|They're never too young to learn the importance of keeping the coastline clean|
|Doug just moved here from Kentucky, with his family, and was anxious to be a part of keeping the islands clean|
|This group of volunteers made Little St. George, a little cleaner|
Pieces of plastic, and styrofoam, are usual items on the shore. But, the biggest enemy, by far, is still the plastic bottle. In all, we collected well over 300 of them! Most of them were water, juice, and soda bottles. But, include bleach, oil, and even shampoo bottles, and the numbers are mind boggling.
It gives you a good feeling to accomplish something like this, and feel like you've made a difference. But it's sad to think, only a small dent was made, and there'll be plenty more to pick up tomorrow. Unfortunately, when you live on an island, trash washing up on the shores, is a never ending battle.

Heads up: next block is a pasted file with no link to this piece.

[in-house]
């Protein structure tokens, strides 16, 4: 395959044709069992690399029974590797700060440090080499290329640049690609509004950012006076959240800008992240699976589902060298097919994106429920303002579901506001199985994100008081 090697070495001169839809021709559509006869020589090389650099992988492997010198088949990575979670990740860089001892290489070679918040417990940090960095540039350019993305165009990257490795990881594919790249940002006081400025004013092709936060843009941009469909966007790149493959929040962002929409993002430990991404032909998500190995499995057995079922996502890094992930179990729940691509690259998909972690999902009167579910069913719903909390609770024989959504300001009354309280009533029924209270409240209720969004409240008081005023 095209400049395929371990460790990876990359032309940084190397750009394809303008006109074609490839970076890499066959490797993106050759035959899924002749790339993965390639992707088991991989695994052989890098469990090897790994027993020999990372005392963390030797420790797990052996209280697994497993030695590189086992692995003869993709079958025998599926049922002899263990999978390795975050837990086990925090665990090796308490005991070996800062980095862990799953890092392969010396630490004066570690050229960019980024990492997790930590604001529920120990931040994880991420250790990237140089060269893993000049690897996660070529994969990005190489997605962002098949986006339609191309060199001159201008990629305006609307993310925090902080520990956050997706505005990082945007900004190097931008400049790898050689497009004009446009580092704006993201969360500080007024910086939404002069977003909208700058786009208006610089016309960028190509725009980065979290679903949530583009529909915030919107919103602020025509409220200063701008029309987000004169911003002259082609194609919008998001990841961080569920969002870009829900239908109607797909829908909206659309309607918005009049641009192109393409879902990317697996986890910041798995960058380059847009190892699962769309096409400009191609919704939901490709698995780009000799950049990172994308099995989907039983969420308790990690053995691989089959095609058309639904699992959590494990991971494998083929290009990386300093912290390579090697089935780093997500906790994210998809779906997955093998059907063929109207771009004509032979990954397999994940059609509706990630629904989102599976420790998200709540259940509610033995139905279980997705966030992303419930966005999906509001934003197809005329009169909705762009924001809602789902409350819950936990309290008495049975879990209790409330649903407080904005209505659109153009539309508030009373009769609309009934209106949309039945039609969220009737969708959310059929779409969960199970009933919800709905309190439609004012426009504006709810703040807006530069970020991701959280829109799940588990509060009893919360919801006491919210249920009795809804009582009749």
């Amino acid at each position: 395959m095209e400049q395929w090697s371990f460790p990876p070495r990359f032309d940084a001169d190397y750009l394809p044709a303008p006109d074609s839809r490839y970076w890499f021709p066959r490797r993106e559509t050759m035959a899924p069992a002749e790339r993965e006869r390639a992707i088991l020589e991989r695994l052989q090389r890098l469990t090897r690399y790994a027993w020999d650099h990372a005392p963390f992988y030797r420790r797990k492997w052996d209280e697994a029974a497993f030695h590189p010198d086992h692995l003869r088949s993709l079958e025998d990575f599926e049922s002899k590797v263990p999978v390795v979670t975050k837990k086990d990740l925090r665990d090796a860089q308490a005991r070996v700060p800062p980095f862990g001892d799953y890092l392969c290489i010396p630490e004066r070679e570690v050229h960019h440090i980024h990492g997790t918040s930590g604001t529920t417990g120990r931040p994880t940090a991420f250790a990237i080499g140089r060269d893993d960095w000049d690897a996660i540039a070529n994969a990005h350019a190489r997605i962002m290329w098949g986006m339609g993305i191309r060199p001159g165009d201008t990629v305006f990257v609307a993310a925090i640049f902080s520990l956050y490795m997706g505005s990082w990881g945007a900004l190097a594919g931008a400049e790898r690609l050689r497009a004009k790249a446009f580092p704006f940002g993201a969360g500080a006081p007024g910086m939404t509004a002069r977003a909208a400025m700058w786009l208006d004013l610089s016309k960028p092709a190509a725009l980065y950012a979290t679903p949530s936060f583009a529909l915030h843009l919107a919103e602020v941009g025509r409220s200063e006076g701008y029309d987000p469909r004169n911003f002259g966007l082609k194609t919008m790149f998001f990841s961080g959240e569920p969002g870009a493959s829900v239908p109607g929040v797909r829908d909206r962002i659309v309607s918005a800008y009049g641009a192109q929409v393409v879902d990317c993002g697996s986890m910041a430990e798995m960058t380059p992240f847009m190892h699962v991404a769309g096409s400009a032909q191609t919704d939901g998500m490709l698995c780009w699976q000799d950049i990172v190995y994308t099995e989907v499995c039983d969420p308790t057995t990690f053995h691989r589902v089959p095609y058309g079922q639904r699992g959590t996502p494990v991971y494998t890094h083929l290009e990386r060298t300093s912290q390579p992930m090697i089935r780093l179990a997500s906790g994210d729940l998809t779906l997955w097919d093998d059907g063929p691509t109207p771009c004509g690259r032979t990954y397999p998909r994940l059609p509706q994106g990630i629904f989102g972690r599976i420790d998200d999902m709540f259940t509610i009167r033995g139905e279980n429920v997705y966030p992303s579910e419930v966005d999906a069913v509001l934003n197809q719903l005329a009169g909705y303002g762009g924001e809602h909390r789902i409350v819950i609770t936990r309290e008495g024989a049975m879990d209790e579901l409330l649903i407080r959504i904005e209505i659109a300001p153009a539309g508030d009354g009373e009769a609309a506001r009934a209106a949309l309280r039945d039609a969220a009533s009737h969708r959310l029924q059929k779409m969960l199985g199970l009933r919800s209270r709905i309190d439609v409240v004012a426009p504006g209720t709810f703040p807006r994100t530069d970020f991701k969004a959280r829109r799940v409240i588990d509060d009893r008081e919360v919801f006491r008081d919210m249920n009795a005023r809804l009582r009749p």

People need to understand, the smallest piece of trash that's thrown out on an island, or left on the beach, (cigarette butts are the worst of the small trash!) will eventually end up in the water. Whether the wind blows it, or the storms, hurricanes, surges, and high tides, carry it, it will always find a way. Not only does it mess up the eco system, but it can be deadly to the creatures in the gulf, and the bay, that have made it their home.
I'm proud to be a part of this yearly effort, and hopefully, it brings awareness to the people that visit, and they'll make that daily effort, to pick up a piece of trash if they see it. The beauty of St. George Island, and the health of Apalachicola Bay, is in our hands.